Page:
Library Journal
Brandon (Citrus Country, Alabama) well deserves his role of indie literature's rising star. His southern drawl bleeds through into his sparse but lyrical prose, at times reminiscent of Cormac McCarthy; his plots pack a punch. His new novel is a bit of a departure from his crime fiction tendencies and forays quite literally into the great unknown. It is told in rounds by a wide cast of characters, from a wolf to the mayor of Lofte, the small town in New Mexico where the book is set. The dying town attracts numerous visitors when a local boy falls into a coma and a young musician with a cult following dies in a car accident. These two, as well as the other characters, find themselves inextricably connected. VERDICT Brandon is a master at spinning a yarn. Be prepared to stay up late with this one!—Kate Gray, New York
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Product Details

  • ISBN-13: 9781938073342
  • Publisher: McSweeney's Publishing
  • Publication date: 7/16/2013
  • Edition description: Reprint
  • Pages: 272
  • Sales rank: 937,722
  • Product dimensions: 5.90 (w) x 8.40 (h) x 0.70 (d)

Meet the Author


John Brandon was raised on the Gulf Coast of Florida. His favorite recreational activity is watching college football. This is his third novel.
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Customer Reviews

Average Rating 4.5
( 3 )
Rating Distribution

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Sort by: Showing all of 3 Customer Reviews
  • Posted January 28, 2014

    Interesting

    quiet story with interesting characters in unusual situations

    Was this review helpful? Yes  No   Report this review
  • Posted October 5, 2013

    more from this reviewer

    It took me a while to get into A Million Heavens. It constantly

    It took me a while to get into A Million Heavens. It constantly shifts perspectives, always remaining in the third person. Some characters are never referred to directly by name, even after we learn their names. The narrative will simply read, "the gas station owner" or "the music teacher" over and over. Once I got to know the characters and could keep them straight, I settled into the style and hardly wanted to put the book down.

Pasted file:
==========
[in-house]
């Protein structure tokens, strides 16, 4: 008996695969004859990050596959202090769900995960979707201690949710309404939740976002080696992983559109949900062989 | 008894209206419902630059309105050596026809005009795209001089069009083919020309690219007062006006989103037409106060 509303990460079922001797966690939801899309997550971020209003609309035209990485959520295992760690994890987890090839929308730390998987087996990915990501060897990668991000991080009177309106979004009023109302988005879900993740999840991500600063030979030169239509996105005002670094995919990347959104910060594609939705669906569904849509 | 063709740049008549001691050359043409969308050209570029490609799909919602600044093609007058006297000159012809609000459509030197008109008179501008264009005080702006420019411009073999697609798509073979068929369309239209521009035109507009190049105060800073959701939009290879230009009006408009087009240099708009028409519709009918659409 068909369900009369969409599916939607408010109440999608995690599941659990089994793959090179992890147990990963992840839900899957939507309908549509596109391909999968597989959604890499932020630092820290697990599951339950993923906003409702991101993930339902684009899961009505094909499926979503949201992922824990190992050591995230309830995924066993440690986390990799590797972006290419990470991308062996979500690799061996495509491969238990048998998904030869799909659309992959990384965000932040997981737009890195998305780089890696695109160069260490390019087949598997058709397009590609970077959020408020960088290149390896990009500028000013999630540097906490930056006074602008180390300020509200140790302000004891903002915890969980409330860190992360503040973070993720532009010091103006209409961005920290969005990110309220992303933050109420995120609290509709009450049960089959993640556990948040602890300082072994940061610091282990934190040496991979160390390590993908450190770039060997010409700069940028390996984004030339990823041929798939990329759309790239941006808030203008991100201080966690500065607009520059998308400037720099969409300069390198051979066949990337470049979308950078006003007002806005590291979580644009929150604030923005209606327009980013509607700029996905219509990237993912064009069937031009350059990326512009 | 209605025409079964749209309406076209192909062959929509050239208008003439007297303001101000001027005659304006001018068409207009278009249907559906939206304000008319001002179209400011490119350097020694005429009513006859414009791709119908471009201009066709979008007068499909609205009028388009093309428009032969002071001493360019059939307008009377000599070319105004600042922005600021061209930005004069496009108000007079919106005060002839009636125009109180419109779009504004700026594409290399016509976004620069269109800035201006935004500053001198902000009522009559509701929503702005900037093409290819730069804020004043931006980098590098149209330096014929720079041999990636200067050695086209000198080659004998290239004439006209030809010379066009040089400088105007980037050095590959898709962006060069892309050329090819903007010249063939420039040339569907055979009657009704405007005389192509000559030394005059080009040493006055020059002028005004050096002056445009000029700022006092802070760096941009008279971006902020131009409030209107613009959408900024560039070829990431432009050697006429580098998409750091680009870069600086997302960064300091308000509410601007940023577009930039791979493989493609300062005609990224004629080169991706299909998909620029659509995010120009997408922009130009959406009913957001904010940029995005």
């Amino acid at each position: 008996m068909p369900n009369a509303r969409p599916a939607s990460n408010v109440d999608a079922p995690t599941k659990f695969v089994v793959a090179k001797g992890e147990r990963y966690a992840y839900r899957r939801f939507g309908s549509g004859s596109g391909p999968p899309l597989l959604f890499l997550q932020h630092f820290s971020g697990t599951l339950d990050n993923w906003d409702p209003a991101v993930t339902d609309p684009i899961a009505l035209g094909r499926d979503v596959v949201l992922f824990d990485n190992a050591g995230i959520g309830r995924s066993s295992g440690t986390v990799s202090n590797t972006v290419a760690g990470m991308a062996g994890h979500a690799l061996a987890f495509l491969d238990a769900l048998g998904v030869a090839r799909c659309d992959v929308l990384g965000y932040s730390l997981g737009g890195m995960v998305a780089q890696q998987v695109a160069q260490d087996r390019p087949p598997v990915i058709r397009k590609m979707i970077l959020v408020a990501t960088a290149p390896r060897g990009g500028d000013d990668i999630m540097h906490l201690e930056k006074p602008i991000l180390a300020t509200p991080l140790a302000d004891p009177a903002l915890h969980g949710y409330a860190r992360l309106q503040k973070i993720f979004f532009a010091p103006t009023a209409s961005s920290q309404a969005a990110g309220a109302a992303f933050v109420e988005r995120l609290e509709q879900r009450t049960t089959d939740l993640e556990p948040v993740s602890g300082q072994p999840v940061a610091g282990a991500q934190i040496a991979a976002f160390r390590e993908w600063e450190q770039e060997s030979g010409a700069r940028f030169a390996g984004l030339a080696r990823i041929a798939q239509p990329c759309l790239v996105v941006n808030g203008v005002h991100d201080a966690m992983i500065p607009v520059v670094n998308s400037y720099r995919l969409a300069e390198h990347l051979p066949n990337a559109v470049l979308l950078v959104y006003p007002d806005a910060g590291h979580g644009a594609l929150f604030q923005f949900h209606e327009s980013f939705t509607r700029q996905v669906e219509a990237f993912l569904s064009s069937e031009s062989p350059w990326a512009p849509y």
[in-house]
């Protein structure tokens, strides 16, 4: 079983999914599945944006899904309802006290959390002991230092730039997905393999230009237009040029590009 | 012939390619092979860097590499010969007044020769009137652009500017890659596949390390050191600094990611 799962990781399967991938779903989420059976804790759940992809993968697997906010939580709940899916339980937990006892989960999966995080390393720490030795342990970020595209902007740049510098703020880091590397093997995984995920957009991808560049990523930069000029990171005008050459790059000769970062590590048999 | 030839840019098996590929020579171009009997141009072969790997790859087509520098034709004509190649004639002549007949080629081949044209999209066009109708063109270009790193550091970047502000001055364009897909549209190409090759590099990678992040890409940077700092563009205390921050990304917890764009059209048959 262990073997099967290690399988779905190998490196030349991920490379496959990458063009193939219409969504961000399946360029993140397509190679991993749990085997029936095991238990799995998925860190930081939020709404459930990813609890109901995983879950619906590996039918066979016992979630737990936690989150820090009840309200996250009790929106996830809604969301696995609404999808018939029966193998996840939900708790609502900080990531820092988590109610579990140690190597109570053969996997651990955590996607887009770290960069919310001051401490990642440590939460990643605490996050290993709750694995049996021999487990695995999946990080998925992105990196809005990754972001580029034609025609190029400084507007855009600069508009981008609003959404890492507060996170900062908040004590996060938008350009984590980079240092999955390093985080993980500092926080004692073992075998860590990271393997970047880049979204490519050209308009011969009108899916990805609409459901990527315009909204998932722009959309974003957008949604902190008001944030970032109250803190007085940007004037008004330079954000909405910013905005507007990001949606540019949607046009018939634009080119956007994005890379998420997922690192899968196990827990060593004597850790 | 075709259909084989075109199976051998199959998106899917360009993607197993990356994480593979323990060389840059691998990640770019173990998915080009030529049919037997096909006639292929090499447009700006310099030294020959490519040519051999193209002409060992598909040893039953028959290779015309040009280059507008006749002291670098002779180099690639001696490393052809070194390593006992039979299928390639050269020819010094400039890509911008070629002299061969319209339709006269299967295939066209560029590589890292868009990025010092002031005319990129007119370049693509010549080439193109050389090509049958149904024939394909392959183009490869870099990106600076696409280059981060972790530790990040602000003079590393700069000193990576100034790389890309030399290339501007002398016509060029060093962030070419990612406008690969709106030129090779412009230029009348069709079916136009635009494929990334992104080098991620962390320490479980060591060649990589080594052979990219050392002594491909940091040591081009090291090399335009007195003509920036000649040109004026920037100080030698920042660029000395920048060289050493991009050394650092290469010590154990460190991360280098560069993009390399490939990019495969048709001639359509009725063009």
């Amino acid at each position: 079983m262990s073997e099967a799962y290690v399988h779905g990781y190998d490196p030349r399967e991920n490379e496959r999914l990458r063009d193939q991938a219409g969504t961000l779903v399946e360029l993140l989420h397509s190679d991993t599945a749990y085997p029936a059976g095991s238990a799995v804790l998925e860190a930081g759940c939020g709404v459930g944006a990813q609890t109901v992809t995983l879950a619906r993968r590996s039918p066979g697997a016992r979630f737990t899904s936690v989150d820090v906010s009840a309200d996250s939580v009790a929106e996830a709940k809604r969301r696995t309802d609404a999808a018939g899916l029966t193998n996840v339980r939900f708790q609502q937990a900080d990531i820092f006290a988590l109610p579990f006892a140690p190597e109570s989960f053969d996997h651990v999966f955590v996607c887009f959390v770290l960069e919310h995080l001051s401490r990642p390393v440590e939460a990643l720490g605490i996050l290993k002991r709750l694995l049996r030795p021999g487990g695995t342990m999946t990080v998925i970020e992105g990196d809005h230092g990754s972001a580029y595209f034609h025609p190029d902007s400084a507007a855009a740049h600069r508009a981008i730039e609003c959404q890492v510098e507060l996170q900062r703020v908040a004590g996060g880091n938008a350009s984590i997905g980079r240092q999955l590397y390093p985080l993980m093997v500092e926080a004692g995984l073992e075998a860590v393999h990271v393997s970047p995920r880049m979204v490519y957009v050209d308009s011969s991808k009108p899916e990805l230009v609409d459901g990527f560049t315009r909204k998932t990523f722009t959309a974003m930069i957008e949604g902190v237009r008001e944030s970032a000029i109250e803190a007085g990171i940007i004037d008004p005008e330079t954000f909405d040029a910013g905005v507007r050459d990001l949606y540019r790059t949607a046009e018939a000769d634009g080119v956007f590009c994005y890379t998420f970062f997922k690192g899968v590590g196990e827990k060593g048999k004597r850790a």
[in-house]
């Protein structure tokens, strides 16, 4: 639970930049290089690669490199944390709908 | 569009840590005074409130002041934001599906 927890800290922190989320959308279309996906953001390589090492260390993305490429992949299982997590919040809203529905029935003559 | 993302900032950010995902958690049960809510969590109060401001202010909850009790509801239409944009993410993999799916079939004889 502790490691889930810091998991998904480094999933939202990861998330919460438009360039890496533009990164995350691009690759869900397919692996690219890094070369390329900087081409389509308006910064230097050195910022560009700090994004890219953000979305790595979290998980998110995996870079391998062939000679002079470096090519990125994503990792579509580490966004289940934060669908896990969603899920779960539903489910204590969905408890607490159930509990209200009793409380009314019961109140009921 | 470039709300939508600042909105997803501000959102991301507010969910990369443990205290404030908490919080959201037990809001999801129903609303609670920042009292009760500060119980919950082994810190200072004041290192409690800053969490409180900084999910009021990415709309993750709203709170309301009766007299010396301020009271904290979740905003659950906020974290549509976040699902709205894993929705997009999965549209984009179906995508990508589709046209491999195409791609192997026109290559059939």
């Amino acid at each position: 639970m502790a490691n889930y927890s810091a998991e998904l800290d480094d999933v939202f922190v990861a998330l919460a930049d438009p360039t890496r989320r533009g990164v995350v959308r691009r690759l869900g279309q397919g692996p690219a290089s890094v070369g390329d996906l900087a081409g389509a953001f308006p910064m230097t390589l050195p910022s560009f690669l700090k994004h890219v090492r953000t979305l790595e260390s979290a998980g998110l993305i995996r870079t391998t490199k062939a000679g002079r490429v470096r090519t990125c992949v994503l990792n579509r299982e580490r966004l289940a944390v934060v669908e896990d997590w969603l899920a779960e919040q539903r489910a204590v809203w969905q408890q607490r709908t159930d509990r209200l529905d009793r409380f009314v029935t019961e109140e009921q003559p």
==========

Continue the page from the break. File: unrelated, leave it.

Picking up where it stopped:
The book itself is beautifully made. A glorious cover with shiny silver and gold against a grey and black background. The pages are nice and heavy; sometimes I thought I was turning two pages at once. This book felt good in my hands. This coming from someone who prefers e-books!

    There's a surrealism in A Million Heavens that is conveyed through its more tangible situations. I couldn't determine where things were headed, but toward the end I started to make vague connections, though they were difficult to hold on to. As things became more and more clear, I still wasn't sure how it would finish up. I appreciate a story that keeps me wondering like that.

    I liked seeing each character's own personal journey unfold. This is a book I could see myself reading again and again, just to discover what new perceptions and details I'd find.

    I received a copy of this book from the publisher after winning a giveaway on the BookSnob blog. There was no obligation to read or review the book; this is my honest review. I did not receive any other compensation for this review.

    Was this review helpful? Yes  No   Report this review
  • Anonymous

    Posted July 9, 2013

    No text was provided for this review.

Sort by: Showing all of 3 Customer Reviews